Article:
Even if you don’t speak Spanish, chances are, you can pronounce and understand a few Spanish words and phrases. And this can be handy when you’re ordering a meal in a Tex-Mex restaurant. After all, you don’t have to know exactly what “pico de gallo” means to know that it’s delicious and you’d like to order a bowl of it! But have you ever wondered how some of these foods got their names?
Here are the backstories for three Tex-Mex favorites. Try not to get too hungry while you’re reading about them!
“Margarita” is a girl’s name; it’s the Spanish equivalent of “Margaret” or “Marjorie.” Margarita can mean either “pearl” or “daisy,” but those two meanings have nothing to do with the margarita cocktail. Instead, the beverage was named after a specific woman who went by “Margarita.” History’s not quite clear on which one, though.
Popular Theory #1 states that the drink was inspired by a showgirl named Marjorie King, who was allergic to most kinds of liquor but could stomach tequila. She couldn’t stand to drink it straight, though, so a bartender named Danny Herrera at the Rancho La Gloria restaurant in Baja California began experimenting with different drink blends. In 1938, Herrera presented King with a cocktail made from white tequila, Cointreau and lemon juice, which he served in a salt-rimmed glass. King was reportedly delighted by the drink and Herrera dubbed it “a Margarita” in her honor.
Popular Theory #2 states that the margarita was invented in 1941 by bartender Don Carlos Orozco at Hussong's Cantina in Ensenada, Mexico. Orcozo was playing around with tequila blends when Margarita Henkel, the daughter of the German ambassador to Mexico, wandered into the bar and asked for a drink. Orcozo let her sample his latest concoction, which consisted of tequila, Controy and lime, all served in a glass with a salted rim. As Henkel was the first person to try it, Orcozo named it after her.
Other theories point to Dallas socialite Margaret “Margarita” Sames, actress Rita Hayworth (birth name Margarita Cansino) and singer Margaret “Peggy” Lee all being the namesakes of this beverage. We’ll probably never know the true identity of the original Margarita, but whoever she was, she had excellent taste in cocktails!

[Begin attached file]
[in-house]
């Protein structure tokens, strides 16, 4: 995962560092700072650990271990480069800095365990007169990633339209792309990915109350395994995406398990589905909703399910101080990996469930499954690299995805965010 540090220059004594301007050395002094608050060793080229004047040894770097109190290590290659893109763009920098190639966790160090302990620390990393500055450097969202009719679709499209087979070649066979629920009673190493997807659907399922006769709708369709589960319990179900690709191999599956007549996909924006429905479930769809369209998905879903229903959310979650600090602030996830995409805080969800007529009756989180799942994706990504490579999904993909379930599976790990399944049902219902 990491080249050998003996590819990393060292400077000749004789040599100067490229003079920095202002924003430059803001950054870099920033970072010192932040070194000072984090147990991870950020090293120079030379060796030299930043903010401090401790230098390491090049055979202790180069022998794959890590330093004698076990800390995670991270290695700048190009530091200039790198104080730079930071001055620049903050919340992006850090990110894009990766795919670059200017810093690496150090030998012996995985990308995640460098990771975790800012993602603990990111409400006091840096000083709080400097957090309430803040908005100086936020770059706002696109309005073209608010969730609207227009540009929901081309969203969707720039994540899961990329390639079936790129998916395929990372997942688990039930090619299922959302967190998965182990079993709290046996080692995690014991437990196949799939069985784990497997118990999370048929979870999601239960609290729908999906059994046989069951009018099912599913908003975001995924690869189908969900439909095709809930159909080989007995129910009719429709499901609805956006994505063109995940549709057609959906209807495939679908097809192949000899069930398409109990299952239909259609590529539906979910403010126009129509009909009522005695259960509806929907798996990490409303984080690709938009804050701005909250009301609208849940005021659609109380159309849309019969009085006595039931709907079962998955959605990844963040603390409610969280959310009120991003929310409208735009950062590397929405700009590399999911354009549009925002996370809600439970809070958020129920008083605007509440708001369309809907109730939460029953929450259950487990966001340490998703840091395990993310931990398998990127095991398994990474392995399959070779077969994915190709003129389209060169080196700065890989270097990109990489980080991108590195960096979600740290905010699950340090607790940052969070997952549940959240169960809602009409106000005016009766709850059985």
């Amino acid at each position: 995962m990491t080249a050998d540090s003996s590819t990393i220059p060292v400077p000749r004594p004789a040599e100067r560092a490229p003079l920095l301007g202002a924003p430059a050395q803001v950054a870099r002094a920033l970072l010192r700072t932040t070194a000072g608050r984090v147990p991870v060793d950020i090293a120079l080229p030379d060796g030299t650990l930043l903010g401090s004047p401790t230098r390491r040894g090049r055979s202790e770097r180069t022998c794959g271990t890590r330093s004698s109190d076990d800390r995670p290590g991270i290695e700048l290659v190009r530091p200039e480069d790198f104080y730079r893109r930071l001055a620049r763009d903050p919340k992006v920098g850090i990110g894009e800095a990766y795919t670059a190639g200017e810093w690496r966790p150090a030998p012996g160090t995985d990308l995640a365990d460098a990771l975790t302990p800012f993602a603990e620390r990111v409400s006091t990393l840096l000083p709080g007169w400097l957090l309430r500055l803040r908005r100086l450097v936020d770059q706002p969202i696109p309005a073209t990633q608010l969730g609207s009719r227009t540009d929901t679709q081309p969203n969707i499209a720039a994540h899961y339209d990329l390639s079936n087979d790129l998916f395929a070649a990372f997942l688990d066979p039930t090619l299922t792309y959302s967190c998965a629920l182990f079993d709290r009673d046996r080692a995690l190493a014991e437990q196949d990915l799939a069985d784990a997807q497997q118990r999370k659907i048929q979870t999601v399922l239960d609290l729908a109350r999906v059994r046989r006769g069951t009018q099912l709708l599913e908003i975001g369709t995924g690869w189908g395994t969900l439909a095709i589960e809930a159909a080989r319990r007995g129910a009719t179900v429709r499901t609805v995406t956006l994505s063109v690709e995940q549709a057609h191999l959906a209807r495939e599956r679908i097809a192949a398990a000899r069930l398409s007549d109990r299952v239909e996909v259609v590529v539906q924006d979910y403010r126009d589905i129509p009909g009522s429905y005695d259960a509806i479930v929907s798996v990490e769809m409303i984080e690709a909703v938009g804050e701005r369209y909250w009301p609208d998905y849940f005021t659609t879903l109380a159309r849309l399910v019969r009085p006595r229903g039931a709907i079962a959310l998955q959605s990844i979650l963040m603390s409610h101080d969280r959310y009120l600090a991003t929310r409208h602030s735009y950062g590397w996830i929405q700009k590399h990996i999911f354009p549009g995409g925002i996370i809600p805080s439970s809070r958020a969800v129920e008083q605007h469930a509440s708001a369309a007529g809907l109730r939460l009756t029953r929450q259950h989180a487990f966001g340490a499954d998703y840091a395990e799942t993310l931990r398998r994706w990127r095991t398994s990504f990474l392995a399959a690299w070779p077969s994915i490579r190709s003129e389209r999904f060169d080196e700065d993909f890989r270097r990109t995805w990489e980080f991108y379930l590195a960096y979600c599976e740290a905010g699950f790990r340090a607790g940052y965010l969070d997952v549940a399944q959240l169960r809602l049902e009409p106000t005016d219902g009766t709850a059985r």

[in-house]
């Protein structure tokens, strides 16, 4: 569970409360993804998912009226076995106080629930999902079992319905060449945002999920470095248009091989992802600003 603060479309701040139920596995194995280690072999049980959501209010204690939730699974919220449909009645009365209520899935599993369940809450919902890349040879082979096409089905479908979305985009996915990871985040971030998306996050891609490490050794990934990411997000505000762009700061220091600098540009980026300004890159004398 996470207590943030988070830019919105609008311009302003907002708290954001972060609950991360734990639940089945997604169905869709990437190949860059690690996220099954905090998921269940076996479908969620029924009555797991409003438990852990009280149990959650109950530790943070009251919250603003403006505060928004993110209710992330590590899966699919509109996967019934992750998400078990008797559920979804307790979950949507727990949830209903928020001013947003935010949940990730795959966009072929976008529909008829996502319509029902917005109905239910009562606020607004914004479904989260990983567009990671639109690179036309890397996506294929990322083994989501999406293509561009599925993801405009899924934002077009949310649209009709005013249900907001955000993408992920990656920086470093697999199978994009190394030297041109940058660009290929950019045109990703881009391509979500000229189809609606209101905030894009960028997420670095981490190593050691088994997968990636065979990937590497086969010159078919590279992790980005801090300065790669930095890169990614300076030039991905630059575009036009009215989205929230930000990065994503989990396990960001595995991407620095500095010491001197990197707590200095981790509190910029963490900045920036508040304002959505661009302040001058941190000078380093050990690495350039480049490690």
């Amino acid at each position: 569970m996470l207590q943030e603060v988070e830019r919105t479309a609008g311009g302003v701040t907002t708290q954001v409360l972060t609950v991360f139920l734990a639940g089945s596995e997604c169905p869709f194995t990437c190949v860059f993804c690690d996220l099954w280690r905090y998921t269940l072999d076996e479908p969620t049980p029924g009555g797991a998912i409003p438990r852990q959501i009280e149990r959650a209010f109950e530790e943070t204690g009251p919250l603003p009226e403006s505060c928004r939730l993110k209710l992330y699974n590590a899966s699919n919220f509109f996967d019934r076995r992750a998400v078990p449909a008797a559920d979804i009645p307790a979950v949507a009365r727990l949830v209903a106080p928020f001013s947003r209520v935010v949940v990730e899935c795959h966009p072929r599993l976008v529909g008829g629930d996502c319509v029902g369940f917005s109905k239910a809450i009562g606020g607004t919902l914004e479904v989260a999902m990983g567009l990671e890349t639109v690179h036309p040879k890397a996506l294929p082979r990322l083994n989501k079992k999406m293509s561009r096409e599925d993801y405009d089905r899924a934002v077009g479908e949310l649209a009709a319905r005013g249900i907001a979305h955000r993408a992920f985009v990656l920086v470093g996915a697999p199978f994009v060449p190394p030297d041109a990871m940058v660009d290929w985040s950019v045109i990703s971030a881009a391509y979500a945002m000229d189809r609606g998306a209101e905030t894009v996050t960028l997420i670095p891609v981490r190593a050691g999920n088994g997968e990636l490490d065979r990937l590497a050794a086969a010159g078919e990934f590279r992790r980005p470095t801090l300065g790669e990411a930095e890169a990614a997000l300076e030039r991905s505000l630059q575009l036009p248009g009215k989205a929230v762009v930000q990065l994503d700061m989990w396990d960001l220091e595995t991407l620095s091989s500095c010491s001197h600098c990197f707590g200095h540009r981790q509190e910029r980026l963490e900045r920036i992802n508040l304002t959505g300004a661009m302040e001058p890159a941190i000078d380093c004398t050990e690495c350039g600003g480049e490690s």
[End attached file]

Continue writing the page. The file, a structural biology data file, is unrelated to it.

Pico de Gallo
Literally translated, “pico de gallo” means “beak of the rooster.” Considering that this salsa variation contains no chicken, its name may seem odd or unfitting. Sure, pico de gallo is usually green, white and red in color, and so are many roosters—but a lot of different things in the world (including the Mexican flag) are green, white and red. Why name the food after roosters specifically?
Here’s one possible explanation: it has to do with the flavor of the dish. The Spanish word “pico” means “beak” or “sharp point.” Meanwhile, the word “picante” means “spicy,” and it specifically refers to the prickling, poking sensation that spicy foods often subject our tongues to. Depending on the recipe, pico de gallo can either be pretty mild or noticeably spicy—just as roosters can be fairly laid back or extremely aggressive and territorial. So, when you eat pico de gallo, you may just feel a little “nip” on your tongue, like a rooster bit you…or you may feel an almost painful stabbing sensation, like the rooster won’t stop pecking you!
Like Margarita, the word “Nacho” is actually based on a person’s name. It’s a common diminutive form for the boy’s name “Ignacio,” similar to how American kids named “William” are frequently called “Bill” or “Billy.”
The story goes that in 1943, Ignacio "Nacho" Anaya was the maître d'hôtel of the Victory Club in Piedras Negras, Mexico—just across the border from Fort Duncan in Eagle Pass, Texas. One day, a group of soldiers’ wives who lived on the base came into Piedras Negras for some shopping, and they stopped at the Victory Club for dinner after the kitchen had closed for the night. Anaya, who was not about to let the group leave hungry, went into the kitchen to see what he could throw together for them quickly and easily. He ended up topping some freshly made tortilla chips with shredded cheese and sliced jalapeño peppers—simple, but filling and very delicious! When the impressed group asked him what he called his creation, he simply answered “Nacho’s especiales.”
The dish was a hit, and over time, “Nacho’s Specials” became “Special Nachos,” and eventually just “nachos.” Today, nachos can be made with a huge variety of toppings and nearly every Tex-Mex restaurant has their own special recipe for it!
Though it’s fun to explore the origin stories of certain foods, it’s worth mentioning that these tales should all be taken with a grain of salt. Though Ignacio Anaya is almost certainly the actual inventor of nachos, more than one person has claimed to be the “true” creator of (or inspiration for) the margarita, and there are probably several different theories as to how, exactly, pico de gallo got its name. At the end of the day, the name of a Tex-Mex dish isn’t nearly as important as how great it tastes…and learning a food’s history can usually take a backseat to enjoying it in the present!